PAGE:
KLASSEN ON BOOKS - May 2016 - By John Klassen (Reviews)
Penelope Fitzgerald (1916-2008) was an English novelist, poet, essayist and biographer. In the 1950s, she worked, with her husband, as co-editor of a magazine called World Review to which she contributed articles on literature, music and sculpture. She and her husband lived in public housing in the 1960s after her husband was disbarred for forging cheques. She then worked as a teacher in a drama school. Fitzgerald launched her literary career at the age of 58, in 1975. She won the Booker Prize for her novel Offshore (1979). The Times included her in a list of the 50 greatest British writers since 1945. The Observer named her novel, The Blue Flower, as one of the ten best historical novels.
The Bookshop (1978)
Fitzgerald's novels have been described as "short, spare masterpieces, self-concealing, oblique, subtle". This admirably describes The Bookshop.
On the surface, the novel, crafted in limpid prose, is a simple recounting of the trials of Florence Green, a kindhearted widow with a small inheritance, who opens a bookshop in the seaside town of Hardborough in 1959. People, not the least the overbearing, patronising banker, question her business acumen, but Florence has identified a need and to the surprise of herself as much as others, she begins to make a success of the venture. She has, however, incurred the displeasure of Mrs. Gamart who prides herself in being one of the leading society figures in the area and the local arts doyenne, and who had other plans for the Old House that Florence purchased as her home and bookstore.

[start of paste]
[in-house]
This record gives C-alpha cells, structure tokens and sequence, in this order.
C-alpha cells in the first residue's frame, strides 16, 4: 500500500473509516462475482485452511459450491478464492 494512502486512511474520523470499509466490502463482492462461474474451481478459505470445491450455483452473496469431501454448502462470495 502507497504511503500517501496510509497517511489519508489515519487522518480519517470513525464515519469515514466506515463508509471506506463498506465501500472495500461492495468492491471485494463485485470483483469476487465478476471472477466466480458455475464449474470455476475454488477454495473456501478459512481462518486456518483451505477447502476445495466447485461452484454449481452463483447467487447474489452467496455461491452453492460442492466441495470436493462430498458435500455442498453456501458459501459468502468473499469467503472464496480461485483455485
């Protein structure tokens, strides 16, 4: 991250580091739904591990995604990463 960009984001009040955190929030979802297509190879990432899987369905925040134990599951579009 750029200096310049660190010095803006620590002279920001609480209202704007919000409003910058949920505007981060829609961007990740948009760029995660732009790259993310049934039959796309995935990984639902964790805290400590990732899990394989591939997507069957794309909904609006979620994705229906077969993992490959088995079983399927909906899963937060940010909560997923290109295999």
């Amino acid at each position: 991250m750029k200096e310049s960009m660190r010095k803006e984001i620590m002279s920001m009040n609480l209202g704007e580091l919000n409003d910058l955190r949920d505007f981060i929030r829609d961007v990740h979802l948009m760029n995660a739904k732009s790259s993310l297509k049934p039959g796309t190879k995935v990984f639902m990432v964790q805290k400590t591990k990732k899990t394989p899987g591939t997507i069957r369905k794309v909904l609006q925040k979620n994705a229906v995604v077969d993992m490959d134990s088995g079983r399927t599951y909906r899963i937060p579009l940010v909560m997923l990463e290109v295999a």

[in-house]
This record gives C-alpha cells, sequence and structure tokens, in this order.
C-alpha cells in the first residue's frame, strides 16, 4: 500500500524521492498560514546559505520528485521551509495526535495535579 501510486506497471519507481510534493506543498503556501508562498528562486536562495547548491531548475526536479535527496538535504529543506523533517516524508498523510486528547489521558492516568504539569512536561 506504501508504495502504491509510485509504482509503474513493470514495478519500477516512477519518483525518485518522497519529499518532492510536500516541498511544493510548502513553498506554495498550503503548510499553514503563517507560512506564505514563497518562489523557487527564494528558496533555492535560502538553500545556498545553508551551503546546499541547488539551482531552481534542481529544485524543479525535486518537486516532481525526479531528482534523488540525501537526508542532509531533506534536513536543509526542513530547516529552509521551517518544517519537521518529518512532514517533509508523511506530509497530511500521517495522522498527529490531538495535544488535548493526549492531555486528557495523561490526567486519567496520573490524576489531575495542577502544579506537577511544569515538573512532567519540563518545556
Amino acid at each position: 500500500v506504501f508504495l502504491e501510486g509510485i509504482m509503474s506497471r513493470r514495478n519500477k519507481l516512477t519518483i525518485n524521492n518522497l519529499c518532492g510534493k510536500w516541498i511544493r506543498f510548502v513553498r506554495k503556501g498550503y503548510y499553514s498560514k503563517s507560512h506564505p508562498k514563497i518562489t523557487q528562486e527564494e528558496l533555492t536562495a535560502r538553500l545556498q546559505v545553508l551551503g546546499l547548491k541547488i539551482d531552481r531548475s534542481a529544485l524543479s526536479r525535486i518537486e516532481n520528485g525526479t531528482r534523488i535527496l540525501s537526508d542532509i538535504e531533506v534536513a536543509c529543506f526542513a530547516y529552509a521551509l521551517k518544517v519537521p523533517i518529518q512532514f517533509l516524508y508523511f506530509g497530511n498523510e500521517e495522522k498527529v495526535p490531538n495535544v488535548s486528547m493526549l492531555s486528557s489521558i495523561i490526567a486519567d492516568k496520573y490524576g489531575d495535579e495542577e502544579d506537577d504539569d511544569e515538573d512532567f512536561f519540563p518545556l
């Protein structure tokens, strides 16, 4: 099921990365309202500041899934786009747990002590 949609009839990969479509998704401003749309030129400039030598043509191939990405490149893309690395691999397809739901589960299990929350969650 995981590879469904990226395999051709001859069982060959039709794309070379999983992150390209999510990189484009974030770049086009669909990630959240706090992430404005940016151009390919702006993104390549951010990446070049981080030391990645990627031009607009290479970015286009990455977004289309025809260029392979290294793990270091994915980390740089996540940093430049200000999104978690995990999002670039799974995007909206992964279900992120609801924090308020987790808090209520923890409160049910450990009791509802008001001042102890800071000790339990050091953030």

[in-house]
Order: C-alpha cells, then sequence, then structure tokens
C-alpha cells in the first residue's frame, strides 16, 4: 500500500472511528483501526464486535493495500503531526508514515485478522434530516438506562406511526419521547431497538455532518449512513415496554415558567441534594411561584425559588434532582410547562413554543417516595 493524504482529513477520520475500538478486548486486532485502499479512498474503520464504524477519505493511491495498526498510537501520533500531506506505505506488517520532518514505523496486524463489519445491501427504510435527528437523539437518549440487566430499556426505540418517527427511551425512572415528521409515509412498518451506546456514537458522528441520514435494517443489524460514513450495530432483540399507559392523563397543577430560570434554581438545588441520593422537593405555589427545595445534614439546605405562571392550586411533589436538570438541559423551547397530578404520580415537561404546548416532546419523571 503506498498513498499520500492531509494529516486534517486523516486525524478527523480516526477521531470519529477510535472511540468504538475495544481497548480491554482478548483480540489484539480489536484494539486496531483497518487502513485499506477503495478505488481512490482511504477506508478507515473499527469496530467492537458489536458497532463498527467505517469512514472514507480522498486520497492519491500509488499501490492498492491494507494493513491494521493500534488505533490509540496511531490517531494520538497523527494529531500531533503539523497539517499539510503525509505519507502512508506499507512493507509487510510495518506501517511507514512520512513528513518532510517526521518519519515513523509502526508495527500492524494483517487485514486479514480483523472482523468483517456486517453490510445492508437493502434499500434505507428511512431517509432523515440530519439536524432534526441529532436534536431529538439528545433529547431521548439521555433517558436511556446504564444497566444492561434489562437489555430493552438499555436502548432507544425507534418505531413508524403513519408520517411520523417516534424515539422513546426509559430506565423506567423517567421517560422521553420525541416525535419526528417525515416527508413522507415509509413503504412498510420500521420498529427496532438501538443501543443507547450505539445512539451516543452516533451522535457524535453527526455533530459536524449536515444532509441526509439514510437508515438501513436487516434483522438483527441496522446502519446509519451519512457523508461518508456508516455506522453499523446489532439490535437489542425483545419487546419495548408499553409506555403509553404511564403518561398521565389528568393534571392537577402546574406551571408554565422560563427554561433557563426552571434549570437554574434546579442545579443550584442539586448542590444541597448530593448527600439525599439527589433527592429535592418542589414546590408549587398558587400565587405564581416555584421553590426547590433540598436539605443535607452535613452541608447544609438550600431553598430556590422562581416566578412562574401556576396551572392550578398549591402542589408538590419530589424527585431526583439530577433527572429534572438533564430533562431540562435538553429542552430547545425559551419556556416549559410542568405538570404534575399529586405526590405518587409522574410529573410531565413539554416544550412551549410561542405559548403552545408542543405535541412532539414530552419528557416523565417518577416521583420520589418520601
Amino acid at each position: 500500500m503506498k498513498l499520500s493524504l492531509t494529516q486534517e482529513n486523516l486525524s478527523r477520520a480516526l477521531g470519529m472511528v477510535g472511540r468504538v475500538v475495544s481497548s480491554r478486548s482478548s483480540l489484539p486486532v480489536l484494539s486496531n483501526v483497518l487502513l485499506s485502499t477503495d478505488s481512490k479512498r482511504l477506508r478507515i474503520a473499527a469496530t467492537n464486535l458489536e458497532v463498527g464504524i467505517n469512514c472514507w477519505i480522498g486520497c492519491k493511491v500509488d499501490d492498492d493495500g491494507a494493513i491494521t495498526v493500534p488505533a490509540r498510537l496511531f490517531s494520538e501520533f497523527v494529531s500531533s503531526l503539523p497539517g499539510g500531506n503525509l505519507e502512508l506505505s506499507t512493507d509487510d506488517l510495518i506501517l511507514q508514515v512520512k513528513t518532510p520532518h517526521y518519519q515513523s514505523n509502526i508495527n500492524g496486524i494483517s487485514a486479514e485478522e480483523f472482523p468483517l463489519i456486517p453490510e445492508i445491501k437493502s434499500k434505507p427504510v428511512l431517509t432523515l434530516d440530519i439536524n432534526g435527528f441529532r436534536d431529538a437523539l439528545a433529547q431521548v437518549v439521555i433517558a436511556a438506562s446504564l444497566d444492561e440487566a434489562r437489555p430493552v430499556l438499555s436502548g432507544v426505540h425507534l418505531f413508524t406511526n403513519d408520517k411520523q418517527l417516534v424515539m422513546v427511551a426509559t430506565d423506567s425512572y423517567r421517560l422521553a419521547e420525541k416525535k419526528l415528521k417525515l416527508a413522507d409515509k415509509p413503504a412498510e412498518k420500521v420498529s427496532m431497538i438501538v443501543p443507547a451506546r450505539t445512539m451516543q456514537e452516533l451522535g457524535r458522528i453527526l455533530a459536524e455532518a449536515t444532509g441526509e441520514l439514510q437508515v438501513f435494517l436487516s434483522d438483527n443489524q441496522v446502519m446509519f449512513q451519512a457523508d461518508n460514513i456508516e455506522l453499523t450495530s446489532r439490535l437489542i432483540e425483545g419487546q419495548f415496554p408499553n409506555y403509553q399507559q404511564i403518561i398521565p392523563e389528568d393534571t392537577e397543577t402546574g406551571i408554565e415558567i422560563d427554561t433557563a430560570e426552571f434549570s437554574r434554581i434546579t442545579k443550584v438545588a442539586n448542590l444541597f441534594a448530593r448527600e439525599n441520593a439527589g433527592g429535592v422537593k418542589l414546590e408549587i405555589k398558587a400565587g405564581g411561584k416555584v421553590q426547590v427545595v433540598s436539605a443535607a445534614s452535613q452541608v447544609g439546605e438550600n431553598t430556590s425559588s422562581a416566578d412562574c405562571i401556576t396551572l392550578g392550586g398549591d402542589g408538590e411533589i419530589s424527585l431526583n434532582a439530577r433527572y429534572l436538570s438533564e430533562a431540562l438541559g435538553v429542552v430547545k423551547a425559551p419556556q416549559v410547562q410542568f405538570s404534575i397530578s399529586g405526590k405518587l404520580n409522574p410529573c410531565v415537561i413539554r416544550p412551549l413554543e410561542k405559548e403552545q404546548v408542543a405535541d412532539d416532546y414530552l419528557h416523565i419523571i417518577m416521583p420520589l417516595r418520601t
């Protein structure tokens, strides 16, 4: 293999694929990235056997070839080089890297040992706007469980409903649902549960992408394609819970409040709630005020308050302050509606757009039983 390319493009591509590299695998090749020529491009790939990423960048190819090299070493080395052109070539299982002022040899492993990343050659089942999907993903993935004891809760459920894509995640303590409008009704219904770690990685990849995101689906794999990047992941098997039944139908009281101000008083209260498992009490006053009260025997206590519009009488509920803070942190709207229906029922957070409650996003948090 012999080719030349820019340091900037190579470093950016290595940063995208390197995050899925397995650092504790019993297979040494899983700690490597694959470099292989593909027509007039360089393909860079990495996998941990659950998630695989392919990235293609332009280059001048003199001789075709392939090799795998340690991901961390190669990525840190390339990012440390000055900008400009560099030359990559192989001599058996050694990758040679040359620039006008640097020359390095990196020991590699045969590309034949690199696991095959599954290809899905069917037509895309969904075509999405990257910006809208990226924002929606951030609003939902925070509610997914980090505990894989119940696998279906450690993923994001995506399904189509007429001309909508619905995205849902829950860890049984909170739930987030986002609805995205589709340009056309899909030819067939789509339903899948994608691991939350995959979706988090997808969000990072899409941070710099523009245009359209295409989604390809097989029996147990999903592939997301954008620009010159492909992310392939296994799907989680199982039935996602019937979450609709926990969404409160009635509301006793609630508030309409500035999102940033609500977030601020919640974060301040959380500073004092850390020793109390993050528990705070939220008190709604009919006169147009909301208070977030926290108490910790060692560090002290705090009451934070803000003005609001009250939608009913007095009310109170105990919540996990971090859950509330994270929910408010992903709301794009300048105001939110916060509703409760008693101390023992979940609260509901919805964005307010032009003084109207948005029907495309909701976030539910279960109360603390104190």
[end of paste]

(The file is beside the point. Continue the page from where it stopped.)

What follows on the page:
Florence is a kind person, but strong-willed, able and ready to push back against pretension and cant. Florence gives as good as she gets, as seen in the humorous exchange with 'her' lawyer who also acts for Mrs. Gamart in bringing a complaint about book buyers blocking the sidewalk with the crush of people coming to buy the new, scandalous book: Lolita. The lawyer opines that, "we ought to abate the obstruction" and "cease to offer for sale the complained-of and unduly sensational novel by V.Nabokov." Florence replies that, "A good book is the precious life-blood or a master-spirit, embalmed and treasured up on purpose to a life beyond life, and as such it must surely be a necessary commodity."
Florence has a fatal flaw in her makeup; she believes in the inherent goodness of people. She tolerates and understands eccentricities and even selfishness. She wants to help young people to get ahead in life. She is conscious of the obligation to spend public money wisely. But despite living in town for ten years, she is no match for how nasty people can be to others in a small community, especially when everyone knows everyone else's business, how people will act to ingratiate themselves with those who can influence their circumstances, nor can she even conceive of the oblique, subtle tactics employed by Mrs. Gamart to finally get her way and, in the process, destroy any material security in Florence's life.